With tax season well underway, the IRS recently released guidance on recent developments pertaining to the estate tax and generation-skipping transfer (GST) tax.
In January, the IRS released Notice 2017-15 to provide taxpayers with information regarding the new administrative procedures based on recent changes in the legal definition of marriage. Through the Supreme Court decisions in U.S. v. Windsor (2013) and Obergefell v. Hodges (2015), the IRS has recognized that certain taxpayers and executors of certain taxpayer’s estates may recalculate remaining applicable exclusion amounts under the unified credit against estate and GST tax exemptions.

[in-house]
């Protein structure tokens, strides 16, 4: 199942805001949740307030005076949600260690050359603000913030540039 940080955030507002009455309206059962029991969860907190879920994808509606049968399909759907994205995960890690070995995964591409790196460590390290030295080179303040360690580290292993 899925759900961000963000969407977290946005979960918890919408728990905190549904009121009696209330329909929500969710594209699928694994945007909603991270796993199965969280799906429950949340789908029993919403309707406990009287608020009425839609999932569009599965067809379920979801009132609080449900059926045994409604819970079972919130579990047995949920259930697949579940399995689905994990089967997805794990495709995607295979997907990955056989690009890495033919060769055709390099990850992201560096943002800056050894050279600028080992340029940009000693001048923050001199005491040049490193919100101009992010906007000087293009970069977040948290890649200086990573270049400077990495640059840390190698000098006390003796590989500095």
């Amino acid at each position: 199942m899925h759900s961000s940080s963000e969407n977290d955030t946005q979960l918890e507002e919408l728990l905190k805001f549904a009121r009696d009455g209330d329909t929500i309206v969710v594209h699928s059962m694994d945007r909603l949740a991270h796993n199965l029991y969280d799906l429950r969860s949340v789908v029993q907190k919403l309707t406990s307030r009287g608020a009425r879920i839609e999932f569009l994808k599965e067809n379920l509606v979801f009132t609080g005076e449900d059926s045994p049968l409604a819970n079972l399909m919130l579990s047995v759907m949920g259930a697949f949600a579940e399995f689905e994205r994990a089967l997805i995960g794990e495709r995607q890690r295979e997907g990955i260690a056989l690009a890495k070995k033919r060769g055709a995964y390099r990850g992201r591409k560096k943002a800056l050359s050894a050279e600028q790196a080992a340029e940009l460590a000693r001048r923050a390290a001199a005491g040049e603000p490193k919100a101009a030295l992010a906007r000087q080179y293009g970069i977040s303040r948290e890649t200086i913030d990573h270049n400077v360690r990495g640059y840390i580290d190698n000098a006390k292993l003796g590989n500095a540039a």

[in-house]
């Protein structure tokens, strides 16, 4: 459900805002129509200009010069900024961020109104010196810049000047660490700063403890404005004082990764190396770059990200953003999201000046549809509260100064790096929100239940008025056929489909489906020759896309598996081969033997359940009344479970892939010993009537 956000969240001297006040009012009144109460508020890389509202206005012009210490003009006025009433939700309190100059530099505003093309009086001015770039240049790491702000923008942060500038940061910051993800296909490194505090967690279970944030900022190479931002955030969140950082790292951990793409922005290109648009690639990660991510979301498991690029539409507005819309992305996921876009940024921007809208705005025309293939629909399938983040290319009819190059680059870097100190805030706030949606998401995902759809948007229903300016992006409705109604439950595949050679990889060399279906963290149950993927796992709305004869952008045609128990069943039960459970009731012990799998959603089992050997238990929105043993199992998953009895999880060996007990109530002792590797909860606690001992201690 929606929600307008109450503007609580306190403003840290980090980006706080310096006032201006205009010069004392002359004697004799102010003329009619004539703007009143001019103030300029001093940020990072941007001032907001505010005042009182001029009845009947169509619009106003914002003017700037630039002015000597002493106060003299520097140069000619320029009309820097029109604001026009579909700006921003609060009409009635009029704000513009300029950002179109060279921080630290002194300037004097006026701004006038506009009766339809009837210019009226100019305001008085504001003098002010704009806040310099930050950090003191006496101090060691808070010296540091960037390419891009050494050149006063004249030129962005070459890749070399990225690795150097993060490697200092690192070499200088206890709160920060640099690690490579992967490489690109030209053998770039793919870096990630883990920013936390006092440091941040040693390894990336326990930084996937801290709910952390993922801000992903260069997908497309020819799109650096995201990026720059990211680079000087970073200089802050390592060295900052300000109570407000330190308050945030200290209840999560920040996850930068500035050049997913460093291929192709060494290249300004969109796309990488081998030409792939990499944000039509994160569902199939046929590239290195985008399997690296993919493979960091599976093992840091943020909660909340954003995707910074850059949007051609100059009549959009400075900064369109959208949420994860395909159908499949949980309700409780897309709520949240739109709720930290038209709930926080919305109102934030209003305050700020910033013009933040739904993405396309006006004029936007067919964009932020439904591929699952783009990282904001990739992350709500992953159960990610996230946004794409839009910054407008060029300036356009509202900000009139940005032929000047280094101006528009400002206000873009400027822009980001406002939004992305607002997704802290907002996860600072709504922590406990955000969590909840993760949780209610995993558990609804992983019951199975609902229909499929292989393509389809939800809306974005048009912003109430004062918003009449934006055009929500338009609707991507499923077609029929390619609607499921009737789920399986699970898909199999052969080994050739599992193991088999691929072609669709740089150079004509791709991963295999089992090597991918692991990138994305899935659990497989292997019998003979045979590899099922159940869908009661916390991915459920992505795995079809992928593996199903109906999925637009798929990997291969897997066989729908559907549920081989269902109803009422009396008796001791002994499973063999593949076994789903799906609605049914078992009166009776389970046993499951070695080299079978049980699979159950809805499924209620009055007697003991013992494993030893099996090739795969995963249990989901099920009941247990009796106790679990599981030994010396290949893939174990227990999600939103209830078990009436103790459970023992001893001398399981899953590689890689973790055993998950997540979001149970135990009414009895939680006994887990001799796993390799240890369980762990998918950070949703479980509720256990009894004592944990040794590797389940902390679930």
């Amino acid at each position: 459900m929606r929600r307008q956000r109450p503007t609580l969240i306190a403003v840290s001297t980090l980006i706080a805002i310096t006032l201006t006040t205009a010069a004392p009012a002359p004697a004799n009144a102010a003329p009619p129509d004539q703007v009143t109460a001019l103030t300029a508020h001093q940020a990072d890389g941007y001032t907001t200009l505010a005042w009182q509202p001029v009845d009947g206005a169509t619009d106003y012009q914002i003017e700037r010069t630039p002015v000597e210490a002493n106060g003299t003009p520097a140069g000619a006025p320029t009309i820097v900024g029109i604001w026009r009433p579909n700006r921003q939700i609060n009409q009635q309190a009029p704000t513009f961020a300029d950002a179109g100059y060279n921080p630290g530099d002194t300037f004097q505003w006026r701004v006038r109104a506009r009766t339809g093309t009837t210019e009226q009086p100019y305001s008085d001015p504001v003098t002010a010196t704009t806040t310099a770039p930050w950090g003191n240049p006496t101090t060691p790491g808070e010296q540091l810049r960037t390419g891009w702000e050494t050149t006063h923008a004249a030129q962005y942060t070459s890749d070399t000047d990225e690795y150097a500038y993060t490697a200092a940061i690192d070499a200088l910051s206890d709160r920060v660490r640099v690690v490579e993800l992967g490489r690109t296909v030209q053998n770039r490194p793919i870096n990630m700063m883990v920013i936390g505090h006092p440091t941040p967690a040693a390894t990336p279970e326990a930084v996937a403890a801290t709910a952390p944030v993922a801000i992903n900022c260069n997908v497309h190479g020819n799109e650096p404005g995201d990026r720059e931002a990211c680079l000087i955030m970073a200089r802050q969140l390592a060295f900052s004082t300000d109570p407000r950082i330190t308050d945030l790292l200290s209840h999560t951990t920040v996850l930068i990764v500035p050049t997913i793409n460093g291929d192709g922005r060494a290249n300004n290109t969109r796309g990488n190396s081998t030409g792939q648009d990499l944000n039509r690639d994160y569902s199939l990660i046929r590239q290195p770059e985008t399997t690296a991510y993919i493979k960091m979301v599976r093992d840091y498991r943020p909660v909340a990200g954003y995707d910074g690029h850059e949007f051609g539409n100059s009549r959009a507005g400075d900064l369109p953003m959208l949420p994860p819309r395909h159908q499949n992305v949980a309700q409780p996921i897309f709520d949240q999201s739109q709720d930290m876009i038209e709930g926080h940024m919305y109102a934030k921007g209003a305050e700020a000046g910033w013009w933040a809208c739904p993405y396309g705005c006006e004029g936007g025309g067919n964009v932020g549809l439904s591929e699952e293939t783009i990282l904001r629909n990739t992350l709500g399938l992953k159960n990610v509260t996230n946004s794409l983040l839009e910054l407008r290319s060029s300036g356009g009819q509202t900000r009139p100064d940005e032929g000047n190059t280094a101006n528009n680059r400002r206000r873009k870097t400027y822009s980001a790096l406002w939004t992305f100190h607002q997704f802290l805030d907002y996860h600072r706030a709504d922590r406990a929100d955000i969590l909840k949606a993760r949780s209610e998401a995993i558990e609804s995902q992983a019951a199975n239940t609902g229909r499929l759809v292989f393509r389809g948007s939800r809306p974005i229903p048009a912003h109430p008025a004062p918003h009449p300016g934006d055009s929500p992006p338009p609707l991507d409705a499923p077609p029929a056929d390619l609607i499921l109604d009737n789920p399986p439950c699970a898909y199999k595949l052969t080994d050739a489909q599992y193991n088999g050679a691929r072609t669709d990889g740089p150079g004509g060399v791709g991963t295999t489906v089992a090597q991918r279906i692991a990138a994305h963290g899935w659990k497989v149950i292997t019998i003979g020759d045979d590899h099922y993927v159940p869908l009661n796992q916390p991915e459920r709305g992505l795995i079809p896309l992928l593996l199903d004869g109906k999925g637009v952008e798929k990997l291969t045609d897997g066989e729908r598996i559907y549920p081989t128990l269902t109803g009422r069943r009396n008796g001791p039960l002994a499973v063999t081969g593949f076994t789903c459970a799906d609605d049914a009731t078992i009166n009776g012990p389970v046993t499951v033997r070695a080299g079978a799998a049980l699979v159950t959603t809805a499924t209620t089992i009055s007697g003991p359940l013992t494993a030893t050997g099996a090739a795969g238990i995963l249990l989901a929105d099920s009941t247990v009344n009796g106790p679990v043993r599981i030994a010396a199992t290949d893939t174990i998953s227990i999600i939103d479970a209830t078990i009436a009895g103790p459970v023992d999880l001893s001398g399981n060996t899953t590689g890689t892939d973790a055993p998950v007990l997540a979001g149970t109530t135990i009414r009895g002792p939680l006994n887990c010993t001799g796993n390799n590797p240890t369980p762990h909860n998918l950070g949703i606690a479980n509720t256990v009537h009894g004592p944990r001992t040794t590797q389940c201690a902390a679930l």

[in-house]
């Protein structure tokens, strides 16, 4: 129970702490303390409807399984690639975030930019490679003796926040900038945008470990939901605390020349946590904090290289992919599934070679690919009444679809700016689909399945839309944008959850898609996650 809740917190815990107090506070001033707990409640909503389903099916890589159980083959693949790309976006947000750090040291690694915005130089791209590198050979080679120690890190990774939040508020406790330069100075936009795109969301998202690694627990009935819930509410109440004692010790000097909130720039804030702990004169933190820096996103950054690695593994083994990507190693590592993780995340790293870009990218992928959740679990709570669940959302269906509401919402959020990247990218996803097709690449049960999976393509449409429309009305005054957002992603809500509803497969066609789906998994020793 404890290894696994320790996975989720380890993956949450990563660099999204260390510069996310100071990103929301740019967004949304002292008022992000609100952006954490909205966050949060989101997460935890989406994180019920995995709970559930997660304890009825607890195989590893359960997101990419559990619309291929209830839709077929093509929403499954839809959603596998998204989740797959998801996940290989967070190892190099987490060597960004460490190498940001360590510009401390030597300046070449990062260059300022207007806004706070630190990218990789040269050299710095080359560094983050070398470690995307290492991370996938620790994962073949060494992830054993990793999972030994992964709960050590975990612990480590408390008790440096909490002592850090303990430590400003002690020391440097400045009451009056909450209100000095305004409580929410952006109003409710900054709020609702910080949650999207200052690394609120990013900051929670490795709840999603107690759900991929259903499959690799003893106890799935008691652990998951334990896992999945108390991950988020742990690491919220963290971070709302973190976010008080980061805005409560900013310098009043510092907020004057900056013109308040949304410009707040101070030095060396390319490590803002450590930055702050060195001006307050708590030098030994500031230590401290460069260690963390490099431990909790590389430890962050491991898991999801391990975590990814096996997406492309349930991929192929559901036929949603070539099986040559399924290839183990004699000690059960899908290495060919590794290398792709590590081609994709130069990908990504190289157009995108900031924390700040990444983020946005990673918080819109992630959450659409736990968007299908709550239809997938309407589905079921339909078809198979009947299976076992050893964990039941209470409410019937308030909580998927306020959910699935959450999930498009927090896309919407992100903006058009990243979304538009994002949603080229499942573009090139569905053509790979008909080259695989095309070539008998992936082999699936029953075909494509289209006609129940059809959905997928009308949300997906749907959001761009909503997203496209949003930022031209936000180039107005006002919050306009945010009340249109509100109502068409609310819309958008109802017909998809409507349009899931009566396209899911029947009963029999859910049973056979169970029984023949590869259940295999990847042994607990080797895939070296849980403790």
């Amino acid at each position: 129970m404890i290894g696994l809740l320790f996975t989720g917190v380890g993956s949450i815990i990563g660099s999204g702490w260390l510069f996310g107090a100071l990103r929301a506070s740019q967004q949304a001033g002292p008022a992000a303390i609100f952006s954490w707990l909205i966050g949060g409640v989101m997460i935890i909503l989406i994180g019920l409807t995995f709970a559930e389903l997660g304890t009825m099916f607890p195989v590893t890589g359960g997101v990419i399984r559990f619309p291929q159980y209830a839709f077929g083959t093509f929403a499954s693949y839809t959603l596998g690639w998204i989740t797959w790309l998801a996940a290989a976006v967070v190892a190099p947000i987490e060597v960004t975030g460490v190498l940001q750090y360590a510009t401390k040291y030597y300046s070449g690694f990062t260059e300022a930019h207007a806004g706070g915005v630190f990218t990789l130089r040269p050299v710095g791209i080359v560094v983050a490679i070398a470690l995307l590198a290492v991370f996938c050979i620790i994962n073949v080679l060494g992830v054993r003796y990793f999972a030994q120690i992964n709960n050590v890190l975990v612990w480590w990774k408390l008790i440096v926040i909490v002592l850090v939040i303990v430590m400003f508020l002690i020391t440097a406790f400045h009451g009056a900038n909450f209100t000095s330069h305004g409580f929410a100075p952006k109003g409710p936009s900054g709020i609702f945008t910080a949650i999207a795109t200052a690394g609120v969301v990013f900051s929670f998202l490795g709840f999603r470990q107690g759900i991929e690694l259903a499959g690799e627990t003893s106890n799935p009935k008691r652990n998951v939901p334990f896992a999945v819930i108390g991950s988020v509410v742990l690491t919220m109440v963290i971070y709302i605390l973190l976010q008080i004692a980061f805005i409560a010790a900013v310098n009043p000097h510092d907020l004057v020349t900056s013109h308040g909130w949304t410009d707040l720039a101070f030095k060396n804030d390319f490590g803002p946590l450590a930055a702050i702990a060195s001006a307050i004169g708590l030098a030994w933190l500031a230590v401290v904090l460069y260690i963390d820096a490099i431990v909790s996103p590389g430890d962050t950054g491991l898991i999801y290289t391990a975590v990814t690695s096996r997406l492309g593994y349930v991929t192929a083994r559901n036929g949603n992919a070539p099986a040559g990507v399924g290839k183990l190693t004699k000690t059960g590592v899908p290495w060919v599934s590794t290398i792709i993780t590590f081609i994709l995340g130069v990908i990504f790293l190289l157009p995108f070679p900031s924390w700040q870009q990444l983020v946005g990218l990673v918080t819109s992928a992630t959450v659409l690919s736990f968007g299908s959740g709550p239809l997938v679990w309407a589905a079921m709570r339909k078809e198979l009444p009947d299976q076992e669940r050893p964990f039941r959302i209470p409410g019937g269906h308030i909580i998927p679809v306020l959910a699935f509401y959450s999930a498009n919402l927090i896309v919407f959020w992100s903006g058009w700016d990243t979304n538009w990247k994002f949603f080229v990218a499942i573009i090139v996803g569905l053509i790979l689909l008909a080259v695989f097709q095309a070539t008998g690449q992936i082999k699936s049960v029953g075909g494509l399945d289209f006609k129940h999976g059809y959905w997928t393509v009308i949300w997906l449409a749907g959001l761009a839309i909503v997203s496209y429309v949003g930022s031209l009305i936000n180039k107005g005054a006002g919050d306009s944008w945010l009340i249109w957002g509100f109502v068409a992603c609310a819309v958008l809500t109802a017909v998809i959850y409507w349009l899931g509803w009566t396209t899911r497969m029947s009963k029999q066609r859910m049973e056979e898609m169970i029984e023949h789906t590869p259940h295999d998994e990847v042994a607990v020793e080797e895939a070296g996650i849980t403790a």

Prior to Windsor, married same-sex couples could not claim a marital deduction for transfers made between them. Post-Windsor, these married couples now qualify for the marital deduction and may thus preserve the remaining exclusion amount for other gifts or bequests.
The Windsor ruling affects the tax treatment on children of same-sex couples. Previously, due to a lack of a legally recognizable familial relationship toward one parent, a child may have, based on their age, been classified and declared to be a “skip person” subject to GST tax. The IRS’s recent notice explains that same-sex couples can now include both spouses’ descendants by marriage and a child of that couple would no longer be subject to GST tax.
For those estates affected by the Windsor ruling, the IRS’s notice sets forth certain actions to take such as conducting recalculations of these exclusions and exemptions and reflecting those changes on specific forms, etc.